Why focus on the "little" guys?
Image credit: Stefan
Those who don't know history...
...are destined to repeat it, as the British philosopher and statesman Edmund Burke noted a few hundred years ago. Sadly, plenty of people in the digital signage industry seem hell-bent on trying to prove him wrong. Very few succeed in this endeavor. One of the biggest sources of angst in our marketplace -- to large and small digital signage companies alike -- continues to be the challenge of justifying the value of the screens (or screen time) to entities that might like to put some content on them. The entity might be an advertiser, a government organization, or a non-profit. But whoever they are, networks owners have to convince them that the audience viewing their screens is valuable. Furthermore, they have to prove that the screens can reach that audience in a meaningful way. As many experienced folks in the industry have said: if you haven't sold ads before, then starting out with advertising-supported digital signage is a very difficult path to take -- and one littered with the corpses of dead networks.
Clearly, the gung-ho attitudes of new network startups hasn't changed. And while that continues to lend plenty of optimism to the industry, it also means that more companies are charging into the space head-first, often without the understanding of why so many of their peers have failed. Thankfully, I've talked to numerous institutional investors and angel groups recently who've noted they see many fewer "build it and they will come" propositions from network startups, even while the rate of new network formation (from my perspective) seems to be increasing. So my gut feeling is that more companies are testing the waters with smaller, self-funded pilots, and perhaps relying more on organic growth from real, actual revenues.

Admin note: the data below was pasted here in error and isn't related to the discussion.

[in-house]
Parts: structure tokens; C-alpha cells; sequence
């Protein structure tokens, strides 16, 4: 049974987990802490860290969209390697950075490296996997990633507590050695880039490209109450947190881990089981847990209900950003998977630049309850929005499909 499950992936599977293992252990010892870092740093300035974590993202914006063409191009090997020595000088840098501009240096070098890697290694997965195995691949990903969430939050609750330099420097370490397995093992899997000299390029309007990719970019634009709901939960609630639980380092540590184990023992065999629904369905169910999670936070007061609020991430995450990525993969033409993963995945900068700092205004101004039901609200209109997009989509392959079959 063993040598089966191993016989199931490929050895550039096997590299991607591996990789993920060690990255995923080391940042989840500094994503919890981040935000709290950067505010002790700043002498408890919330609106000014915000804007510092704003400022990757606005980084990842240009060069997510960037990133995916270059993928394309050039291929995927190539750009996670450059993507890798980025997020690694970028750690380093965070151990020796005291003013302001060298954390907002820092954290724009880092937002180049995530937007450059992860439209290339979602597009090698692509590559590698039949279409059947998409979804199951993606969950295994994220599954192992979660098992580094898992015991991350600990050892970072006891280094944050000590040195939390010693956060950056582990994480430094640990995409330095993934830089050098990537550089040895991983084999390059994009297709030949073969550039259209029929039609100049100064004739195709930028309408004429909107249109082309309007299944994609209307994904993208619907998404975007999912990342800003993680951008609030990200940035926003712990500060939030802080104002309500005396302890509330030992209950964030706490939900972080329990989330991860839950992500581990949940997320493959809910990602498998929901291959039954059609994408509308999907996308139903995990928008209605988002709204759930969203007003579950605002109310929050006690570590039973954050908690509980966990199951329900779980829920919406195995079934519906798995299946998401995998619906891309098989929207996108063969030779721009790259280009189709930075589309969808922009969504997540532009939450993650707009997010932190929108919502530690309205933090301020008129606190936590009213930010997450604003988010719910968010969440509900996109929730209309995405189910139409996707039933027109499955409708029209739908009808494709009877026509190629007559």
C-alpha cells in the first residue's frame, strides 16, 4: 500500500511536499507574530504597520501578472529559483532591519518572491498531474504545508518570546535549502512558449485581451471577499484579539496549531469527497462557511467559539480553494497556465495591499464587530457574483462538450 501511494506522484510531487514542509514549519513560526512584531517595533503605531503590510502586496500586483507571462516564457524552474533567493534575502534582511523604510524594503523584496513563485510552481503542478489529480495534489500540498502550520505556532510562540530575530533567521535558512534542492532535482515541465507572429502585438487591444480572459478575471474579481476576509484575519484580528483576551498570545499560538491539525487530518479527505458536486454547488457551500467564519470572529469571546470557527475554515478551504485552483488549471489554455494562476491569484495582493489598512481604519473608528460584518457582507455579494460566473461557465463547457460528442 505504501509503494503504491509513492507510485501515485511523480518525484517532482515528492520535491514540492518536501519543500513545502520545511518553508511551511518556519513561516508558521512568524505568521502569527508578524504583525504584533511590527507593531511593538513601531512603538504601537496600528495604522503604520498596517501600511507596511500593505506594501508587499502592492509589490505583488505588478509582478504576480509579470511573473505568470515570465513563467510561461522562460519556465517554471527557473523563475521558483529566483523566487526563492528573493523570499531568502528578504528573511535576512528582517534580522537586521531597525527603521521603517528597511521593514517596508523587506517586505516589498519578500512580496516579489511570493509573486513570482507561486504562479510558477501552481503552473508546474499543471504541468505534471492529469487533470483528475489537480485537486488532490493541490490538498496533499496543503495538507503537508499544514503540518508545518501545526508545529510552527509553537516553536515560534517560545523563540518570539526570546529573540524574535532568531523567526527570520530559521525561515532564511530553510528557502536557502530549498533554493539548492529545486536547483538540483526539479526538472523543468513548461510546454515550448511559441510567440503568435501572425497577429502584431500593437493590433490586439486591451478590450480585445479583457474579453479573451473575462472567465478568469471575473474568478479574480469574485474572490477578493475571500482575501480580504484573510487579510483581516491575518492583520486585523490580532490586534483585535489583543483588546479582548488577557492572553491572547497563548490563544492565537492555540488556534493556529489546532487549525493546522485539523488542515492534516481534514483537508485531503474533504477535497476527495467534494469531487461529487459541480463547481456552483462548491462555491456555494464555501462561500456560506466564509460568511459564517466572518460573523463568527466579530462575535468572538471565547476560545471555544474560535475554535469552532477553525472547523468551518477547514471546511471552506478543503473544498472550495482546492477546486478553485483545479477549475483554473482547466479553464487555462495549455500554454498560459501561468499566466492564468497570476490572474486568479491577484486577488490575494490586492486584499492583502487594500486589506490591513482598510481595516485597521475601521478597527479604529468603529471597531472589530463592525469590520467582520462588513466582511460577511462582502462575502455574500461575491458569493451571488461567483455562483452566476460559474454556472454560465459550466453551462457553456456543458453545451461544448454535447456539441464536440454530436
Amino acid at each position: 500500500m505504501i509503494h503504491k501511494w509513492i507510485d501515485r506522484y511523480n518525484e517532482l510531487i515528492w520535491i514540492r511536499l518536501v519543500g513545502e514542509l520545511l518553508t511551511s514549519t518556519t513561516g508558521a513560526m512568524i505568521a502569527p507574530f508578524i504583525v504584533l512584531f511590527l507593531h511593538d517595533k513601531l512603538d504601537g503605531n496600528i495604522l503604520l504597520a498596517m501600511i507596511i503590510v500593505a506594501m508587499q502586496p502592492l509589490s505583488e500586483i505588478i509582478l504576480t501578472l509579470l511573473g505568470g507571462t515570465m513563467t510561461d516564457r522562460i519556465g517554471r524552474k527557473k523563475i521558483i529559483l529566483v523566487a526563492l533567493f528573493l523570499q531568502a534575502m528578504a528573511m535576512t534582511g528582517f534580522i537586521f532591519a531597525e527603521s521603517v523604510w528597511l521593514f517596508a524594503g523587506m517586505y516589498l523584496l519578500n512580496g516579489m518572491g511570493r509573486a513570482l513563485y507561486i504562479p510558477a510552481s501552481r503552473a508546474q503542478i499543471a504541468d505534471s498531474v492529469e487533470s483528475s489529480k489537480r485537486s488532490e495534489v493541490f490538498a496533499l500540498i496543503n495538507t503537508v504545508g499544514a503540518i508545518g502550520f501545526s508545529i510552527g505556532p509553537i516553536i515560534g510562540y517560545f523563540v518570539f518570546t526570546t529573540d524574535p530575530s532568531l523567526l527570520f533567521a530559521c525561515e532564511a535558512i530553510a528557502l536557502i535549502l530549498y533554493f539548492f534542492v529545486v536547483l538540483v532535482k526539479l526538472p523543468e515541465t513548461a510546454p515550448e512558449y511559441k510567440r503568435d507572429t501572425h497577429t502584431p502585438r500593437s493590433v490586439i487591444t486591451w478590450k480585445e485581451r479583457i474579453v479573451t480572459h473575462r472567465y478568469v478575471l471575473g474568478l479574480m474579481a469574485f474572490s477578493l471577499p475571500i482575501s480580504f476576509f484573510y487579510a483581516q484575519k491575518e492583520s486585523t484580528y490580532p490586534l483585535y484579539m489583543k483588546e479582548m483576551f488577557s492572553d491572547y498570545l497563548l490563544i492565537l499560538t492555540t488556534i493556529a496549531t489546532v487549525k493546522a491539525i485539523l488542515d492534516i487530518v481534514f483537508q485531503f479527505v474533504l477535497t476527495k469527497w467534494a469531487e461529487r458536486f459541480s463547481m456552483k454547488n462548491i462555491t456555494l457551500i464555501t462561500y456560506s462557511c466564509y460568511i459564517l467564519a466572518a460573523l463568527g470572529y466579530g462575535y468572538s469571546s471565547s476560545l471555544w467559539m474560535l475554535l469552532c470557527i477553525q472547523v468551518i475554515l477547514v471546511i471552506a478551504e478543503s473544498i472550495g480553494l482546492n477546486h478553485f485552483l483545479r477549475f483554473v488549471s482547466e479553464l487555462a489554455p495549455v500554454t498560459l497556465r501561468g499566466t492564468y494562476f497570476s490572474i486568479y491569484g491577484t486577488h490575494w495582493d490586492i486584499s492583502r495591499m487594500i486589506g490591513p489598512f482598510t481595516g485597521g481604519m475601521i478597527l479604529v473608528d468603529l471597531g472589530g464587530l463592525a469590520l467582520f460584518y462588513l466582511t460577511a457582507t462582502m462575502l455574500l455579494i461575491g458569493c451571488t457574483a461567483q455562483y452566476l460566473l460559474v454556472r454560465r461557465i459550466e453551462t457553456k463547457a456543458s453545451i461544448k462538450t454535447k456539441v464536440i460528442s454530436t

Wait, I thought this was a cost-driven industry?
Ask any digital signage vendor and they'll say it certainly feels that way sometimes. And as I noted above, costs have steadily declined since we started tracking them in 2004. But that trend only seems to be helping with the rate of new network formation, not the relative success or longevity of those networks. To me, this suggests that the reason for failure has to do with operating costs (or revenue shortfalls) that aren't related to the technology or initial installation expense (which is really all that we track). It might be content, it might be management, or it might be sales. But whatever it is, it's enough to sink network after network. Of course, the upshot for savvy firms is that once a digital signage company goes under, their screens remain in the field, so over time we've seen smaller networks grow inorganically by purchasing the assets of their defunct ex-competitors.
Obviously, lower costs will continue to reduce entry barriers for prospective network owners. However, just because more companies get started doesn't necessarily mean that more will be successful in the long-term. In fact, I kind of expect the percentage of successful network operators to decrease as more new firms jump in, realize how hard this stuff really is, and then quickly make an exit (or die trying). But on the other hand, more new companies means more innovation, more new and different business models, and hopefully more paths to success. From WireSpring's perspective, we continue to see the strongest growth from new customers starting relatively small networks. But the next biggest growth area is from small- to medium-sized networks expanding their existing operations (which by some accounts is an indicator of their health). For all that, though, there are plenty of networks that have fallen by the wayside.
What's the biggest reason that digital signage networks fail? Is there anything on the horizon that will make things easier for new network operators? Leave a comment and let us know!